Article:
IEU Environment Conference:

Think Connect Act

The fifth biennial IEUA NSW/ACT Branch Environment Conference: ‘think, act, connect’ aimed to provide practitioners with inspirational ideas to take back to their schools and centres, and feedback suggests it was successful in its aim.

Conference Convenor Gloria Taylor explained how the conference arose from her conviction that teachers could keep the green message alive even while the world’s politicians floundered.

“We work hard to make sure this conference is relevant to all who attend, with highly practical ideas,” Gloria said.

The conference was registered for four hours accreditation with NESA.

Public School Parent of the Year 2015 and member of the Gamilaroi people, John Blair, set the tone for the day with the Acknowledgement of Traditional Owners. He emphasised the connectivity between life and the land.Keynote speaker Kirsty Costa provided a well targeted overview of sustainability, with pointers to a thousand useful resources on the Cool Australia website for everyone in early childhood, primary and secondary teaching.

Participants then split off into smaller groups for a number of workshop sessions.

After lunch participants were wowed by the ever energetic TV gardener Costa Georgiadis, who spoke of the need for teachers to tell an authentic story, and was generous with his time despite having a plane to catch. The recipients of the IEU Environment Grants then held workshops full of practical tips about how to run projects and apply for grants.

Journey’s start

Maryanne Dwyer from Loreto Normanhurst said her school is just beginning its sustainability journey. Bottled water had recently been banned and the café would only provide coffee to those with ‘keep cups’.

‘We’re setting up a kitchen garden and really excited to get some ideas and inspiration,” Maryanne said.

“It’s really great to be exposed to people with so much passion.”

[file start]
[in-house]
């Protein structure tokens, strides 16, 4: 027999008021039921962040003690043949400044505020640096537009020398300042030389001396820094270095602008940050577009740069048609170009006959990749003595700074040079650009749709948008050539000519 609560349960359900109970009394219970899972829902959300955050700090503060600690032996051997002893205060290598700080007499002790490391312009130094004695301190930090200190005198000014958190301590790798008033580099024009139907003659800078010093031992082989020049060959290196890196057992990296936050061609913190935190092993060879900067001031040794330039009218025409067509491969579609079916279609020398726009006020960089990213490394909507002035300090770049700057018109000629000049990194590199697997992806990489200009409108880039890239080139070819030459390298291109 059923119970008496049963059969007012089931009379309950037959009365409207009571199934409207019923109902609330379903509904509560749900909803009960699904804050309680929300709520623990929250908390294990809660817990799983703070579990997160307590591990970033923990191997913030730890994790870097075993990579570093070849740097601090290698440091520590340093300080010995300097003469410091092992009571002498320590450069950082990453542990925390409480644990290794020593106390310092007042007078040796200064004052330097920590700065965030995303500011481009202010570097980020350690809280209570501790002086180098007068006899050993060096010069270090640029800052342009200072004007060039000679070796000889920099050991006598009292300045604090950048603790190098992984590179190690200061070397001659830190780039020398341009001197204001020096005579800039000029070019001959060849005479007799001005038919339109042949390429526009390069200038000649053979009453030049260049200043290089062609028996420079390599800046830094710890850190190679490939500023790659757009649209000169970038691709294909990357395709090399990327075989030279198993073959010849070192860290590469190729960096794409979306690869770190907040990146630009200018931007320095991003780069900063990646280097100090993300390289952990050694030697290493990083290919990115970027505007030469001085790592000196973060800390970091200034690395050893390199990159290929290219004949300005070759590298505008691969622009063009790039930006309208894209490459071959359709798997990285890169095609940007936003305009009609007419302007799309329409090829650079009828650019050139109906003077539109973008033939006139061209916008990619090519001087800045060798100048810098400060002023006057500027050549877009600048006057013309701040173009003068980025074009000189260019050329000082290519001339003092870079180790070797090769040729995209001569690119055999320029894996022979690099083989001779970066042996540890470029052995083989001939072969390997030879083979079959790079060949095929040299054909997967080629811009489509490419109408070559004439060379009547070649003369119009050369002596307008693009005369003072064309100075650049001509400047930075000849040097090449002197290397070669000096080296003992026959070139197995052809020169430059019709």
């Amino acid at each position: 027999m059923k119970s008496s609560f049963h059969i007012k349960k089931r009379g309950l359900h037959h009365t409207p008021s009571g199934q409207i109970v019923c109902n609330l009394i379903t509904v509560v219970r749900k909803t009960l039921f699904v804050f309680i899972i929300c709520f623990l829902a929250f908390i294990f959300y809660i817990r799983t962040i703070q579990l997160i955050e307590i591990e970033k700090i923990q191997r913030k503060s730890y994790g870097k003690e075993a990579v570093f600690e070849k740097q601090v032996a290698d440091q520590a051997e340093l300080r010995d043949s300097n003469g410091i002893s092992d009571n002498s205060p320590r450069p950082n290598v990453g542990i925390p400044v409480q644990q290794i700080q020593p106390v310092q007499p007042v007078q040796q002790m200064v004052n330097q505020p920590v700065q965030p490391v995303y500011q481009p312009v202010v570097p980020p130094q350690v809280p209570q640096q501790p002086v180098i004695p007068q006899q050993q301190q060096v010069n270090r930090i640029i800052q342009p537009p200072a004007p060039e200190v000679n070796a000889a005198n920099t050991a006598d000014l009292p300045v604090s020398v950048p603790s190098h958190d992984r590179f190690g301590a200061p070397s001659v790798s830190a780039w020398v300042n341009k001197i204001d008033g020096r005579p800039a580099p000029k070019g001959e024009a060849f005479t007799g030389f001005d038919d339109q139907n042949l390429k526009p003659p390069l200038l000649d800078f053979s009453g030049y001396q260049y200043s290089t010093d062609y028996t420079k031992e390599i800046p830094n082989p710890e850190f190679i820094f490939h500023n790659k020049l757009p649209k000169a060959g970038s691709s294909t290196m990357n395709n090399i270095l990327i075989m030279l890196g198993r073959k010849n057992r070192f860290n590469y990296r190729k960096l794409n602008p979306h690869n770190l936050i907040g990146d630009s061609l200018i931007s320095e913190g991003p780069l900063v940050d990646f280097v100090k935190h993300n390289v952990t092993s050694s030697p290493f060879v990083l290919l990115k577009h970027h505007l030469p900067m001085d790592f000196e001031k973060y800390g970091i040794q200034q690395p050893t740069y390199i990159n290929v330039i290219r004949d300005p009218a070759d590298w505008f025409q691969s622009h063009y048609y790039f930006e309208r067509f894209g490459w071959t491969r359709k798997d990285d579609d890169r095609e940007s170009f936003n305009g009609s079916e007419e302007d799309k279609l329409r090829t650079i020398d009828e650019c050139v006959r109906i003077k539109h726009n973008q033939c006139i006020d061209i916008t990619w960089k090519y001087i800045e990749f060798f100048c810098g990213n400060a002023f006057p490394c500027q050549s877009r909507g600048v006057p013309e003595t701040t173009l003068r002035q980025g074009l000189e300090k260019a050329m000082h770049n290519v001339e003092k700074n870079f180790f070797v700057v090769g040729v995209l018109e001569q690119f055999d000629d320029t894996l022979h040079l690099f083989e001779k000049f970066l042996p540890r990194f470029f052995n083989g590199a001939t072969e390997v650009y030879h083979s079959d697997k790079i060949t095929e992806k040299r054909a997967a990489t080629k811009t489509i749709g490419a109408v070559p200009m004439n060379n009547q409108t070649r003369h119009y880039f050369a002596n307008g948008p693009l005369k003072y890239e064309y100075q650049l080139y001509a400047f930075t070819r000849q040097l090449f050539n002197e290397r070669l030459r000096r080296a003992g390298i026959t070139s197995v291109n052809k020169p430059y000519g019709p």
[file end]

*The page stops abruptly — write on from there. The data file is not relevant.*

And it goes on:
Connect to nature

Natalie Hendricks is the librarian at Monte Sant’Angelo Mercy College in North Sydney, and also runs the College’s Indigenous program.

“Days like today remind us how important it is to be connected to nature and how it grounds us,” Natalie said.

Project Mercy Action Group has a green team and Natalie would be taking back some tips for them, especially how to attract native bees to the garden.

Free resources

Margaret O’Donnell works in the Kirinari High Support unit at Xavier College Llandilo and said she had picked up some “fabulous ideas” from the conference.

“I loved the TerraCyle workshop as everything is free. It can be a struggle to get resources so that was really useful.”

Digitally green

Sustainability is a challenge for Kym Dixon from Southern Suburbs Mobile Preschool but she said she had picked up some “amazing ideas” about how to engage others in projects and how to recycle containers to encourage children to grow plants at home, recording their growth digitally.

IEU Environment Committee member and Bishop Druitt College Coffs Harbour teacher Brett Bennett has an extra incentive to learn about sustainability.

The grounds of Bishop Druitt College are home to the endangered giant barred frog.

A creek running though the school that provides habitat to the frog is threatened by the Pacific Highway bypass, which will go right over it.

Brett said the students will be part of a campaign to make sure the frog’s habitat is safeguarded. A photo of the frog on the Department of Environment’s website was actually taken at the school. See